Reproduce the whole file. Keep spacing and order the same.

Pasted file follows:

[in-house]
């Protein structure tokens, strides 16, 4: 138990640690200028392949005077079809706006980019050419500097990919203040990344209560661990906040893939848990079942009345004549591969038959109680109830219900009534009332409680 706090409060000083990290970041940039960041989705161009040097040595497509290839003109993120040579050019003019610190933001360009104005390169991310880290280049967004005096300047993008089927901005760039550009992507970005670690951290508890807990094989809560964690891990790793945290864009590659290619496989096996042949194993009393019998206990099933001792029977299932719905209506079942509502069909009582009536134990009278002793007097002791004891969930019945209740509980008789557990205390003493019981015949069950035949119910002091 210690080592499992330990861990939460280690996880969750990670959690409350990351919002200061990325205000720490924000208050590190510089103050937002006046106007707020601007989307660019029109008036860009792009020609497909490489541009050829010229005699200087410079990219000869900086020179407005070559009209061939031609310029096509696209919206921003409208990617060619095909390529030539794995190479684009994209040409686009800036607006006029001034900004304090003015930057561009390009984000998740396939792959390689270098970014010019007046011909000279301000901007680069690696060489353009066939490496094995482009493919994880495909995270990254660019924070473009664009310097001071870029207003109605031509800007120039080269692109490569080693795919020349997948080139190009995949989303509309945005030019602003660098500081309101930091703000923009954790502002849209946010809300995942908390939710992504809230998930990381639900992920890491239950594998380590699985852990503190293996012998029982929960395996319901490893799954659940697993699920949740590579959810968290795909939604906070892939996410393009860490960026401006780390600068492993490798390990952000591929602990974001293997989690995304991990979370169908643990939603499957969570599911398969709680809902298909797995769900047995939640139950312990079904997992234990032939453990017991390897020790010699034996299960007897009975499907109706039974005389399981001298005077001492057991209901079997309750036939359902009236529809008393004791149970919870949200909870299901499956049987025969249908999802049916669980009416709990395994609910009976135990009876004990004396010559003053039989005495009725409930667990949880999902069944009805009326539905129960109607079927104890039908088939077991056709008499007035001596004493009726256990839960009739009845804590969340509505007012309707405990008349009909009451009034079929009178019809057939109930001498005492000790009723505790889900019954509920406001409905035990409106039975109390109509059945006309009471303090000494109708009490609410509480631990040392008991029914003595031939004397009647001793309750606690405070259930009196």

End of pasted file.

[in-house]
């Protein structure tokens, strides 16, 4: 138990640690200028392949005077079809706006980019050419500097990919203040990344209560661990906040893939848990079942009345004549591969038959109680109830219900009534009332409680 706090409060000083990290970041940039960041989705161009040097040595497509290839003109993120040579050019003019610190933001360009104005390169991310880290280049967004005096300047993008089927901005760039550009992507970005670690951290508890807990094989809560964690891990790793945290864009590659290619496989096996042949194993009393019998206990099933001792029977299932719905209506079942509502069909009582009536134990009278002793007097002791004891969930019945209740509980008789557990205390003493019981015949069950035949119910002091 210690080592499992330990861990939460280690996880969750990670959690409350990351919002200061990325205000720490924000208050590190510089103050937002006046106007707020601007989307660019029109008036860009792009020609497909490489541009050829010229005699200087410079990219000869900086020179407005070559009209061939031609310029096509696209919206921003409208990617060619095909390529030539794995190479684009994209040409686009800036607006006029001034900004304090003015930057561009390009984000998740396939792959390689270098970014010019007046011909000279301000901007680069690696060489353009066939490496094995482009493919994880495909995270990254660019924070473009664009310097001071870029207003109605031509800007120039080269692109490569080693795919020349997948080139190009995949989303509309945005030019602003660098500081309101930091703000923009954790502002849209946010809300995942908390939710992504809230998930990381639900992920890491239950594998380590699985852990503190293996012998029982929960395996319901490893799954659940697993699920949740590579959810968290795909939604906070892939996410393009860490960026401006780390600068492993490798390990952000591929602990974001293997989690995304991990979370169908643990939603499957969570599911398969709680809902298909797995769900047995939640139950312990079904997992234990032939453990017991390897020790010699034996299960007897009975499907109706039974005389399981001298005077001492057991209901079997309750036939359902009236529809008393004791149970919870949200909870299901499956049987025969249908999802049916669980009416709990395994609910009976135990009876004990004396010559003053039989005495009725409930667990949880999902069944009805009326539905129960109607079927104890039908088939077991056709008499007035001596004493009726256990839960009739009845804590969340509505007012309707405990008349009909009451009034079929009178019809057939109930001498005492000790009723505790889900019954509920406001409905035990409106039975109390109509059945006309009471303090000494109708009490609410509480631990040392008991029914003595031939004397009647001793309750606690405070259930009196």